Class Notes (1,200,000)
CA (650,000)
UTSG (50,000)
English (1,000)
Lecture

ENG210 LEC03


Department
English
Course Code
ENG210Y1
Professor
Michael Boughn

This preview shows half of the first page. to view the full 3 pages of the document.
Lecture 3
- 1. Byzantine, 1300s
- Iconography – very flat (2D) (no interest in creating a 3D illusion)
- Exist in a space in what matters is what’s up and down, not behind or in front
oThe divine (the spirit) is the focus
- Each conventional representation (gesture) has a meaning (of spiritual means)
- Realism – not reality but conventional
oNo concerns with conventions of realism
- Baby Jesus represents God
- 2. Emphasizes the 2 central figures
- Characters do not look human
- Above characters is the heavenly realms
- 3, 4. Similar as above 2
- 5. Cimabue, 1280 introduces conventions which reshapes Renaissance art
- Still no 3D
- Baby Jesus looks more like a child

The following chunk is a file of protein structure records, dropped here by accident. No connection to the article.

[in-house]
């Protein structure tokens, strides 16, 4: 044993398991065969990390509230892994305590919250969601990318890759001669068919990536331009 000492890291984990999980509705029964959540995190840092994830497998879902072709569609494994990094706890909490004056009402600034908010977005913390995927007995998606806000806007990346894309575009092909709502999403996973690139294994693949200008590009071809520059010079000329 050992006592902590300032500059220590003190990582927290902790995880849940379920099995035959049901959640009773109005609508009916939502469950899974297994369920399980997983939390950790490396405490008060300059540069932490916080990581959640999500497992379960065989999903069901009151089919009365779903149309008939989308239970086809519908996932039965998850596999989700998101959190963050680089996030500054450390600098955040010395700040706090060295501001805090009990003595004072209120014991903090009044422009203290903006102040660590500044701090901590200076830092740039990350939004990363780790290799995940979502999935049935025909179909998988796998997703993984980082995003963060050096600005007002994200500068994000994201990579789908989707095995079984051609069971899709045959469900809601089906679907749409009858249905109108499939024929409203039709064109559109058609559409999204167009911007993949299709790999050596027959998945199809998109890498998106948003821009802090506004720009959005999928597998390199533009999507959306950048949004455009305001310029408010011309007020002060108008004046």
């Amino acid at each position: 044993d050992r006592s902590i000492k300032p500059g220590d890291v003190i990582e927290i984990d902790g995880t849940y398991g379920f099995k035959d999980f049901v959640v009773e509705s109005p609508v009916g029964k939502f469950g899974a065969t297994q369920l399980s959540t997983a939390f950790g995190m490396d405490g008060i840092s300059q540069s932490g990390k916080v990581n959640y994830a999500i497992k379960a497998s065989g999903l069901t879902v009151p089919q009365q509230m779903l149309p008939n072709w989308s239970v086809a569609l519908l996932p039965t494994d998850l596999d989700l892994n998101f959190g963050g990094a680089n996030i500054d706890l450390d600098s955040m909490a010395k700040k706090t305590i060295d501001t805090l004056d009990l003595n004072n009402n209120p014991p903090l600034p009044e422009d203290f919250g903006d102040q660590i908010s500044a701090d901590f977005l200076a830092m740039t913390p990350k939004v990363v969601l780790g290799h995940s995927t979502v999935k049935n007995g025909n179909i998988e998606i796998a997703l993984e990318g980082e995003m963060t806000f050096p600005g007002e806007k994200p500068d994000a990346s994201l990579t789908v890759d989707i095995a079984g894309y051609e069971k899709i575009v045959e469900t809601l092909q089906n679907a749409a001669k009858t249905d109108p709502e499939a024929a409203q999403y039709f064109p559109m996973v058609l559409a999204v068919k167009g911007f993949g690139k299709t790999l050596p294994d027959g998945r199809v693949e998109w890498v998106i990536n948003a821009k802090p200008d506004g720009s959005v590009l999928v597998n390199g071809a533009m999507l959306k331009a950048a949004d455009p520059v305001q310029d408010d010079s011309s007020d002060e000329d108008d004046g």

- 2 main characters are surrounded by other human figures
- 6. Giotto
- 7. Dirck Bouts, 1465
- Baby Jesus is recognizable as baby
- Development of conventions 3D!!
- Realism beginning to assert itself
- Characters look more human
- From flat and sharp to round and soft throughout years
oStill divine figures but redefined
- 8. Convention being represented
- Vanishing point
- Convention that allows 3D space on 2D surface
- 9. van Eyck, 1436, and 10. Rogier van der Weyden, 1450
o9. 3D characters in 3D world
More human
o10. Humans/figures existing in human world
- 11. Piero della Francesco, 1420s
- Perspective: 2 mains in front of 2 other smaller figures
- 12. Bellini, 1480s
- World in background, characters more human
- 13. Leonardo da Vinci, 1490
- 14. Luca Cambiaso, c. 1550
- Figures of nobility (aristocratic)
- Now, 2 figures, look more worldly
oBaby’s eyes look more worldly
oMom=peasant
oA more common family
- 15. Caravaggio, c. 1600
- Dirt on feet of mom now (barefoot) but with halo around head
You're Reading a Preview

Unlock to view full version